Value Investing Advice from Mohnish Pabrai

Sumzero, an online research platform for professional investors, recently conducted an interview with noted value investor and author Mohnish Pabrai, founder of Pabrai Investment Funds (a group of hedge funds modeled on Buffett’s original partnerships), which manages over $800 million. Here are highlights of the interview: Current state of value investing: According to Pabrai, the principles and approach of value investing will not change significantly. That said, he pointed out that markets will go through… Read More

Value Investors Face Existential Crisis

Many investors have “drifted away from the hallmark of value investing championed by the likes of Benjamin Graham and Warren Buffett: actively picking stocks the market has overlooked.” This according to a recent Wall Street Journal article. Some critics say that the metrics typically used to identify value stocks have not held up in the market’s nine-year bull run—which has been punctuated by passive investing strategies and tech growth—and these trends have “pushed more investors… Read More

The Devil is Often in the Details in Investing

By Jack Forehand (@practicalquant) —  When you look up a word in the dictionary, you expect to get a pretty clear definition of what it means. There obviously is gray area with some terms and some have multiple definitions, but in general a word’s definition will give you a pretty clear understanding of it. When it comes to investing, it is common to take that mentality and assume it also holds. The reality, however, is that… Read More

Third Avenue Management Founder Martin Whitman Dies at 93

The man who made “safe and cheap” a value investing mantra passed away earlier this month, according to a recent Bloomberg article. Whitman created the Third Avenue Value Fund in 1990 and, according to the article, during his tenure (ending in 2012) the fund earned an average return of 12 percent (versus 9 percent for the S&P 500). In 1990, he was named Morningstar’s mutual fund manager of the year. Raised in the Bronx, Whitman used… Read More

Ben Graham’s Biggest Contribution May Not Be Value Investing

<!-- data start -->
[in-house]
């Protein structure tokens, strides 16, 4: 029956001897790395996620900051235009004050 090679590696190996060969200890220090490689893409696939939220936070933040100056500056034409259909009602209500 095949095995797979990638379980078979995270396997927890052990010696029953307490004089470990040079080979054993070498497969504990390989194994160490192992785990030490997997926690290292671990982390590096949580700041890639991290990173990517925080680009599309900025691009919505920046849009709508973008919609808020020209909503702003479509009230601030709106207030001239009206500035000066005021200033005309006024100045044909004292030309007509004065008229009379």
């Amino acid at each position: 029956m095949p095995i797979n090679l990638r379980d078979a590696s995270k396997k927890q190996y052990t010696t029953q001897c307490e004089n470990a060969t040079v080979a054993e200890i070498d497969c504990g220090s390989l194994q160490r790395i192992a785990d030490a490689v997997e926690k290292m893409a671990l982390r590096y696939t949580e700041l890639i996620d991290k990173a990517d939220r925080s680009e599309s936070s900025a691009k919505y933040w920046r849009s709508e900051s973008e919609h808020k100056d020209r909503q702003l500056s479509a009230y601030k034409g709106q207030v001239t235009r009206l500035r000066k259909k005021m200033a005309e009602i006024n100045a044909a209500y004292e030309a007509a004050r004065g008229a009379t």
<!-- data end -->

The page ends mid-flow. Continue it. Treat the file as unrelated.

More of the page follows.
By Justin J. Carbonneau (@jjcarbonneau) —  If you Google “Ben Graham”, you will see that his name is synonymous with the value investing philosophy, and rightfully so. His book, Security Analysis, which was published in 1934 during the heart of the Great Depression, kicked off the era of classic value investing — that is, buying stocks that look cheap based on their assets or earnings. Graham’s investing philosophy was greatly influenced by the excesses seen… Read More

Finding Deep Value Stocks with the Acquirer’s Multiple

By Justin J. Carbonneau (@jjcarbonneau) —  In 2005, Joel Greenblatt, a successful hedge fund manager, published an incredibly simple book on disciplined value investing. The book, The Little Book that Beats the Market, went on to be a best seller. In the book, Greenblatt developed a method that sought to combine Ben Graham’s deep value stock selection approach with that of Warren Buffett, who is mostly known for buying high quality and profitable companies at… Read More

Mauboussin Offers Insights on Active Management

A recent Forbes article offers comments and insights gathered in a recent interview with Michael Mauboussin, Director of Research at BlueMountain Capital Management (formerly Head of Global Financial Strategies at Credit Suisse): Mauboussin underscores two risks inherent in value investing: (1) buying a cheap stock that “deserves to be even cheaper”—a value trap; or (2) “shunning a statistically expensive stock that represents a good value.” While indexing is a reasonable path for most investors, it… Read More

Is Value Investing Dead?

Reporting on a Goldman Sachs study published a few months ago, a recent article from the Wharton School addresses the underperformance of value compared to growth strategies. The Sachs report, it says, claims that “value investors are seeing the longest dry spell since the Great Depression, and future returns will likely be lower than the historical average.” But the firm also acknowledges that assessing whether value strategies are in trouble depends on how one views… Read More

Einhorn Says Value Investing Will See Comeback

Value investing is in the doldrums, but billionaire fund manager David Einhorn says that eventually things will turn around. This according to a recent CNBC interview. Einhorn argues that the last time value saw a turnaround– after the dot-com bubble in 1999 when, he said, “everyone was talking about eyeballs as the new paradigm for investing”—it ended badly for momentum investors. He believes that value investing will rebound: “When it reverts,” he adds, “it tends to… Read More

Growth Stocks May be Outperforming, But Value Will Come Back

Since the financial crisis, growth stocks have beaten value but, over the long-term, value will have its day in the sun. This according to a recent article in the Financial Post. “Over the long term, buying value and ignoring the shiny, well-liked stocks has paid off,” the article says, but the reversal in performance over the last decade has seen return-hungry investors gravitating toward dividend-payers and tech stocks and the “cheaper” parts of the market… Read More